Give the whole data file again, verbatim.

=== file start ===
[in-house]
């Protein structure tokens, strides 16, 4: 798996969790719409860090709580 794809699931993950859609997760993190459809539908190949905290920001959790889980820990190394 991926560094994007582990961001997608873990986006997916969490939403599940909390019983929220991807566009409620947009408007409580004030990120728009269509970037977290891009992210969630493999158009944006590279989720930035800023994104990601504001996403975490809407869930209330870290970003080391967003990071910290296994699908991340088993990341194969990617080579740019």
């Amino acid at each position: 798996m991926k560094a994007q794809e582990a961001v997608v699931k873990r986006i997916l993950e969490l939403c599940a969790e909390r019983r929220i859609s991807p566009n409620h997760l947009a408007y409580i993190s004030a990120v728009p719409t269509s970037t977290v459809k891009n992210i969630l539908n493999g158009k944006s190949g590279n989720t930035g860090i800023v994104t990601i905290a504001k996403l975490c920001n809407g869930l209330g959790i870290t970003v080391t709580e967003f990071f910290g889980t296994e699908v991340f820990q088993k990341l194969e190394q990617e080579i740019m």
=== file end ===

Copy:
[in-house]
């Protein structure tokens, strides 16, 4: 798996969790719409860090709580 794809699931993950859609997760993190459809539908190949905290920001959790889980820990190394 991926560094994007582990961001997608873990986006997916969490939403599940909390019983929220991807566009409620947009408007409580004030990120728009269509970037977290891009992210969630493999158009944006590279989720930035800023994104990601504001996403975490809407869930209330870290970003080391967003990071910290296994699908991340088993990341194969990617080579740019």
């Amino acid at each position: 798996m991926k560094a994007q794809e582990a961001v997608v699931k873990r986006i997916l993950e969490l939403c599940a969790e909390r019983r929220i859609s991807p566009n409620h997760l947009a408007y409580i993190s004030a990120v728009p719409t269509s970037t977290v459809k891009n992210i969630l539908n493999g158009k944006s190949g590279n989720t930035g860090i800023v994104t990601i905290a504001k996403l975490c920001n809407g869930l209330g959790i870290t970003v080391t709580e967003f990071f910290g889980t296994e699908v991340f820990q088993k990341l194969e190394q990617e080579i740019m």